Original Press Release
IPC Environmental Symposium to Tackle Compliance with Changing Legislation and Customer Requirements
Press release date: December 3, 2008
BANNOCKBURN, Ill., USA, December 3, 2008 - Regardless of a company's role in the electronics interconnect supply chain, new and evolving requirements affect all aspects of business, from design, purchasing, manufacturing and marketing. To help companies in the electronics industry understand, comply and interpret those regulations, IPC - Association Connecting Electronics Industries® will host a symposium on electronics and the environment, "It's Not Easy Being Green: Compliance with Legislation and Customer Requirements," February 4-5, 2009, at the Wyndham San Jose, San Jose, Calif.
According to Fern Abrams, IPC director of government relations and environmental policy, compliance with environmental laws and regulations presents both business challenges and opportunities. "Environmental regulations may start out as legal requirements, but many ultimately become supply chain requirements. Companies that are unprepared will face disruption of their business; those that are ready to address the challenges will find new opportunities. It's not just about complying with laws and regulations; it's also about how customers interpret those regulations. In the end, meeting customer requirements is as important as following the law."
The two-day symposium will address the new and evolving laws, regulations and requirements, including REACH compliance for electronics manufacturers and their suppliers located inside and outside the EU; updated information on the European Union's RoHS review process including changes in scope, recommendations for the inclusion of medical and monitoring equipment, and the addition of new substance requirements; China RoHS and the process for including electronic products in the catalogue of items subject to substance restrictions; and environmental regulatory trends in California that may impact your business inside and outside of California, including green chemistry, e-waste and energy efficiency.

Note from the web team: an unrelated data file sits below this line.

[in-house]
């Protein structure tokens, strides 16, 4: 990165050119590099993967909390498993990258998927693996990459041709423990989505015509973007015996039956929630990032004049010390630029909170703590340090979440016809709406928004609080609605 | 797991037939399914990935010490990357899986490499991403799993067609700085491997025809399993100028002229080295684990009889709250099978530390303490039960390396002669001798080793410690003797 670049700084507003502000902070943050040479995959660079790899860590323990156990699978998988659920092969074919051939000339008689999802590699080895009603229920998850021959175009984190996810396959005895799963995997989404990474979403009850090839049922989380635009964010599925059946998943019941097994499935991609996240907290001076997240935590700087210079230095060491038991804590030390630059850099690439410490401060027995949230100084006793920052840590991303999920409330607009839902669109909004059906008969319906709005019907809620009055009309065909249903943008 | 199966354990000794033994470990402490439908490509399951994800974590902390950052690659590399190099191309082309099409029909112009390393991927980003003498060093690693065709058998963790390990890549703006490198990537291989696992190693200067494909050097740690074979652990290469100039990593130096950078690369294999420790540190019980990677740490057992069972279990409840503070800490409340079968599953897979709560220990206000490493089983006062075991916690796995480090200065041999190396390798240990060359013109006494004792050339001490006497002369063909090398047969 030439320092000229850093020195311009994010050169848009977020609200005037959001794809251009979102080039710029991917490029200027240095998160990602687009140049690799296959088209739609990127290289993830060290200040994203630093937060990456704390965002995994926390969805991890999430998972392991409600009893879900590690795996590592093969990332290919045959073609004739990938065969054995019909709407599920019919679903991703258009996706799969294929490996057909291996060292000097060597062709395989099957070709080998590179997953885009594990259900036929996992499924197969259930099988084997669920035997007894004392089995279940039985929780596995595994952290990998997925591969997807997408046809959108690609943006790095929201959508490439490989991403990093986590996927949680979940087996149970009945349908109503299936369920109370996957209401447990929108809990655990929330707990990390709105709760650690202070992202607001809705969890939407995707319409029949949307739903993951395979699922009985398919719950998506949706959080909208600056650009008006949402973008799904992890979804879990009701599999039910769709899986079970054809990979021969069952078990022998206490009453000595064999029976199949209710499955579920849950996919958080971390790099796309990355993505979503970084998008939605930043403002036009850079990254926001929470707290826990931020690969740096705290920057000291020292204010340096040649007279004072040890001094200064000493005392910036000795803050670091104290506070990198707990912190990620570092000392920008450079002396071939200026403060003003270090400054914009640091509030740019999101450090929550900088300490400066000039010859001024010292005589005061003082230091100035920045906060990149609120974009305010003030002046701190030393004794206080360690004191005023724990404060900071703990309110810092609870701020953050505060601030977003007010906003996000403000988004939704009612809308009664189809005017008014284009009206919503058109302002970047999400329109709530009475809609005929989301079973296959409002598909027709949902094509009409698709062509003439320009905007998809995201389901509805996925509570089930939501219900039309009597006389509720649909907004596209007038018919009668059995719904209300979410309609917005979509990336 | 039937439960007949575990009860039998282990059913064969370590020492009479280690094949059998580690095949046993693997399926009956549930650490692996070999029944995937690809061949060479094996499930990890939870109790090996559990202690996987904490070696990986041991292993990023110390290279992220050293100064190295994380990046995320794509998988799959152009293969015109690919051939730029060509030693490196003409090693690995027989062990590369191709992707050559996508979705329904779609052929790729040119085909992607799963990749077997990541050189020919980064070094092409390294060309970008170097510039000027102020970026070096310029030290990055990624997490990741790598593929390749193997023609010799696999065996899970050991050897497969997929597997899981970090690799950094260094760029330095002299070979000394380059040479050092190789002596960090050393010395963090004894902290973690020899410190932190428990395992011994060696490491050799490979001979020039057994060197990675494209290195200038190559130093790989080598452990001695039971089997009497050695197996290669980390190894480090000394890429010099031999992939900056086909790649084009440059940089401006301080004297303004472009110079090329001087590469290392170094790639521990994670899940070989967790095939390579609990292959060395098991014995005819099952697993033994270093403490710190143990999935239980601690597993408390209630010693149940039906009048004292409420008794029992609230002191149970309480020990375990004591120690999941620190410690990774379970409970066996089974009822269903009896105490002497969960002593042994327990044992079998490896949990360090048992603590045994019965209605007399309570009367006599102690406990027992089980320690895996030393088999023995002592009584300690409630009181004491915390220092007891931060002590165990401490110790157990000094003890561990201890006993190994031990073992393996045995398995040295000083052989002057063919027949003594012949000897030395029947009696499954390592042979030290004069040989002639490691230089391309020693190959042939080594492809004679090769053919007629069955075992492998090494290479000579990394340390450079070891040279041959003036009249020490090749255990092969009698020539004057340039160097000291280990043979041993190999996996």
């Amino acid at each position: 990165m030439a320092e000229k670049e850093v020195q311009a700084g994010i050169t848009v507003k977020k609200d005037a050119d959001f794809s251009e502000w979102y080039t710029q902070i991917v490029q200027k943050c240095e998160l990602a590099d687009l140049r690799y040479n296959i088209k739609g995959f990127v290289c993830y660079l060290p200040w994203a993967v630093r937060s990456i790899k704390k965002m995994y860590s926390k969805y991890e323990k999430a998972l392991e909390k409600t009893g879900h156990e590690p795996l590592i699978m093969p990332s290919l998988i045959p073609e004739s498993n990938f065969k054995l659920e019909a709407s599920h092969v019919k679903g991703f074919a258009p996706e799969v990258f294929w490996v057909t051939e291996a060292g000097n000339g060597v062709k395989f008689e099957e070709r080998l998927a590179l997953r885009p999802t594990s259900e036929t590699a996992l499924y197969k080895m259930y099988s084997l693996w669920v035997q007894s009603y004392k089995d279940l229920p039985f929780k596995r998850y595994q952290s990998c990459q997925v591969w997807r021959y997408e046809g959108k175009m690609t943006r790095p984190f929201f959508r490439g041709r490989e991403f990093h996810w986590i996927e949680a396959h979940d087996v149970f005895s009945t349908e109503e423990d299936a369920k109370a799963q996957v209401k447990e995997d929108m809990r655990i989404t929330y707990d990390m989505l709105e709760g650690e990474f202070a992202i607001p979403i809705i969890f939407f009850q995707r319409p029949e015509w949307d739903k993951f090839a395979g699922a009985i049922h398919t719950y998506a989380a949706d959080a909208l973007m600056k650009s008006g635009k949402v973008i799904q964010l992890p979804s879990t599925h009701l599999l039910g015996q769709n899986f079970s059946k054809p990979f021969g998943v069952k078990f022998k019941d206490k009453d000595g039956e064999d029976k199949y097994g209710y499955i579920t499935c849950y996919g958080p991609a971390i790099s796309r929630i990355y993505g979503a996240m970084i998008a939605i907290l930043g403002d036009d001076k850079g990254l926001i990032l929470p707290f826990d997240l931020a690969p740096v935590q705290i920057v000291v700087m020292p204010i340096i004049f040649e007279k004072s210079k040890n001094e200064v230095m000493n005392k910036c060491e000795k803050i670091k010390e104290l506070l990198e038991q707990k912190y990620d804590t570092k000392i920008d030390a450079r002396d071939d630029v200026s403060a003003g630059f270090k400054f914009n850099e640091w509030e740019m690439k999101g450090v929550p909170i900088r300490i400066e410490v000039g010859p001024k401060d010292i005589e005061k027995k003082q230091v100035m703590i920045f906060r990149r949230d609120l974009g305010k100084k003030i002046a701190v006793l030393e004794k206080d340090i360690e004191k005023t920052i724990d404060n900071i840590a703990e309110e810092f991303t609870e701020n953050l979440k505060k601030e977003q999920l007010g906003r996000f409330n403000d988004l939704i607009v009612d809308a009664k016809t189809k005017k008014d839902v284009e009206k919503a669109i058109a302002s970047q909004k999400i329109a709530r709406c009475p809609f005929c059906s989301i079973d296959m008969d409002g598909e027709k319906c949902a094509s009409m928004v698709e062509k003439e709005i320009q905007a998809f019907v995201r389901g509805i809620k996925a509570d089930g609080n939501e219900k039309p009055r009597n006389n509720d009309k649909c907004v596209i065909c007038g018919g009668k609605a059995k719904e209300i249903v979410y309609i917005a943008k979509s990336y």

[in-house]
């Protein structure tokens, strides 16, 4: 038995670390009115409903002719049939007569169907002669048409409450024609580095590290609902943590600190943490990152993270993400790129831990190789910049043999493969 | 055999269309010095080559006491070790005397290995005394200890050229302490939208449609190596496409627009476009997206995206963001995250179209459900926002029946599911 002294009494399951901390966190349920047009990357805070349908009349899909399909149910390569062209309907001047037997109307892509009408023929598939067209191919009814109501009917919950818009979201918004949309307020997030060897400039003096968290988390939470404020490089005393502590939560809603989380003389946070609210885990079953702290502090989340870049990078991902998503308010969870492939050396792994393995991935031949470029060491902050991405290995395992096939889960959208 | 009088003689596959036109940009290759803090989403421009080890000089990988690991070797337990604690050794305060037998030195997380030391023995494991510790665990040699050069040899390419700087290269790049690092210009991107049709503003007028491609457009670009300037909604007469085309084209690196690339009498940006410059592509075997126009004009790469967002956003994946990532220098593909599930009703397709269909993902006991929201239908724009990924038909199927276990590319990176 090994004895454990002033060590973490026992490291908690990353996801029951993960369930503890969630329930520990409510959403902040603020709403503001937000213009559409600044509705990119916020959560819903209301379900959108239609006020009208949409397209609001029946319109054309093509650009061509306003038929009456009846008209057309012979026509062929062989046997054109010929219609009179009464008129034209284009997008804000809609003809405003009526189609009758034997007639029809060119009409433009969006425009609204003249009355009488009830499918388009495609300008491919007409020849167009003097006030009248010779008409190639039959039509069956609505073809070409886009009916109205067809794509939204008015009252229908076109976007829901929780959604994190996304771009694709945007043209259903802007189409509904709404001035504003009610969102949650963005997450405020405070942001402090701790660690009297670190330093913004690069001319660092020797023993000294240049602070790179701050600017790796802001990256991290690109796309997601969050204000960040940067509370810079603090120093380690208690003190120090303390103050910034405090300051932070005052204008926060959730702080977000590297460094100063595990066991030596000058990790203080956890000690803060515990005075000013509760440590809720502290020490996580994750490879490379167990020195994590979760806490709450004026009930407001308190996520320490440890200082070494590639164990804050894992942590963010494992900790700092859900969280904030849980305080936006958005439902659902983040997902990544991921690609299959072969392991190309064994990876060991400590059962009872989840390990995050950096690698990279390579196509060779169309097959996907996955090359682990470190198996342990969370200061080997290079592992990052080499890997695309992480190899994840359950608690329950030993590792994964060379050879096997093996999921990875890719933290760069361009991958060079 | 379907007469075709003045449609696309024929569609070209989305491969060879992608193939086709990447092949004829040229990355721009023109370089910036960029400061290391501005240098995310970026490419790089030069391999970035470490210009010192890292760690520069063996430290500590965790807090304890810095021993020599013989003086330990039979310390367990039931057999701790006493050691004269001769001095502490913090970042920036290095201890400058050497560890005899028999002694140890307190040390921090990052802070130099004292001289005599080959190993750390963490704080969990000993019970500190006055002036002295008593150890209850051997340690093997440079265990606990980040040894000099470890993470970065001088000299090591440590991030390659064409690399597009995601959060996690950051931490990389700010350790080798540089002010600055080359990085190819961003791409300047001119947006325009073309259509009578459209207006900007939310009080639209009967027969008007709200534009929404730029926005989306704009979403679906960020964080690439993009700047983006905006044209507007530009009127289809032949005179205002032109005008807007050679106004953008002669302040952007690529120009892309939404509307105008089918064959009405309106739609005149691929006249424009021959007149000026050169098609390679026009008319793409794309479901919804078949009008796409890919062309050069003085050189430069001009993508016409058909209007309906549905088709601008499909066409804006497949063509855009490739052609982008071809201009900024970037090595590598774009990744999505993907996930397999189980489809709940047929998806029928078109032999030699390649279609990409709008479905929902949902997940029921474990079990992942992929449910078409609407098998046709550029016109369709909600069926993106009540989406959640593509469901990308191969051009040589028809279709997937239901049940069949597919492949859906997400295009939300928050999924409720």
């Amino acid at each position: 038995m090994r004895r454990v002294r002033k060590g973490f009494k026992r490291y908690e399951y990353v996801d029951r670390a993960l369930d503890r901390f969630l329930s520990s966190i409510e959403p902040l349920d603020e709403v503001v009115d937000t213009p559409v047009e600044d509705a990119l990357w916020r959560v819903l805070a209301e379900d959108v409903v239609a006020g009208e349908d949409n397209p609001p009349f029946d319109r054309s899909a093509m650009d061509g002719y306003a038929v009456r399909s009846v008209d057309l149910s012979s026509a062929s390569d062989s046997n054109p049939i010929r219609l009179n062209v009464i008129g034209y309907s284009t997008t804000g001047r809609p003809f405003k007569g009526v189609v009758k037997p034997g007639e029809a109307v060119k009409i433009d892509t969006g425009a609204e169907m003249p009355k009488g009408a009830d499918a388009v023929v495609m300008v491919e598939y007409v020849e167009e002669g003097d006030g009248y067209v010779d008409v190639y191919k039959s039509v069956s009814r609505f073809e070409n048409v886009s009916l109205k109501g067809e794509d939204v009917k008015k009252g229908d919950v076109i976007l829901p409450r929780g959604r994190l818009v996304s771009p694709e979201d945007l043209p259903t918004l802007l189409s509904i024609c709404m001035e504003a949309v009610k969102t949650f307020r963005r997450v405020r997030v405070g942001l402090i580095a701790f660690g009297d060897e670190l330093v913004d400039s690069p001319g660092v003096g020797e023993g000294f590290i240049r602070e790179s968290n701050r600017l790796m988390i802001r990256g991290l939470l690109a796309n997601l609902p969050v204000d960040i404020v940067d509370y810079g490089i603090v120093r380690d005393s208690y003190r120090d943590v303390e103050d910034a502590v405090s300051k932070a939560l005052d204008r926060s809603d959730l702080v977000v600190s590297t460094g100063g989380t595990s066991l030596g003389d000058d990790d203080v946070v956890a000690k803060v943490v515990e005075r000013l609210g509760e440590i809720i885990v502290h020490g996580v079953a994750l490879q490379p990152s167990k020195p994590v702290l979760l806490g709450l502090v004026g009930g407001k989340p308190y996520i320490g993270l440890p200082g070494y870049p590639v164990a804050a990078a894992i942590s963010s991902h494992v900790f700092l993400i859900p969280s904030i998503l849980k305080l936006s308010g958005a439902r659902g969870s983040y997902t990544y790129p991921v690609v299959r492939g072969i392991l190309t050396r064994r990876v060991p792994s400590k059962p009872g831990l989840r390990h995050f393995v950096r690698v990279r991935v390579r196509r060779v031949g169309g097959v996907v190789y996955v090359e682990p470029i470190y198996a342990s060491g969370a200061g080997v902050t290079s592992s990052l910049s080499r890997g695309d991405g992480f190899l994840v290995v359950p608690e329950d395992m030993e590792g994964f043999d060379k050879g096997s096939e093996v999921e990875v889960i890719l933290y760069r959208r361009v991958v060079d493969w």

The keynote address featuring Joe Johnson, senior manager of environmental affairs with CISCO Systems, will provide insight into CISCO's plans for environmental and product compliance. Other symposium highlights include a look into new OEM and top tier EMS commitments to corporate social responsibility; a supply chain panel discussion revealing how each segment is overcoming regulation challenges; a system compliance panel presentation, examining new software products designed to help track supply chain compliance with RoHS and REACH substance restrictions; an overview of OEM supply chain requirements for low-halogen electronics, including the upcoming J-STD-709, Definition of Maximum Limits on the Low-Halogens Bromine & Chlorine Used in Materials for Certain Electronic Components and Assemblies; and the results of the EPA Design for the Environment study on halogen-free flame retardants for printed circuit boards.
"There's a lot packed into two days, but attendees will walk away with a clear understanding of the regulations, the impacts and practical ideas and solutions to address the challenges ahead," remarks Abrams.
For more information on the symposium or to register, visit ipc.org/NotEasyBeingGreen or contact IPC registration staff at +1 847-597-2861 or firstname.lastname@example.org.
IPC (www.IPC.org) is a global trade association based in Bannockburn, Ill., dedicated to the competitive excellence and financial success of its 2,700 member companies which represent all facets of the electronics industry, including design, printed board manufacturing, electronics assembly and test. As a member-driven organization and leading source for industry standards, training, market research and public policy advocacy, IPC supports programs to meet the needs of an estimated $1.5 trillion global electronics industry. IPC maintains additional offices in Taos, N.M.; Arlington, Va.; Garden Grove, Calif.; Stockholm, Sweden; and Shanghai, China.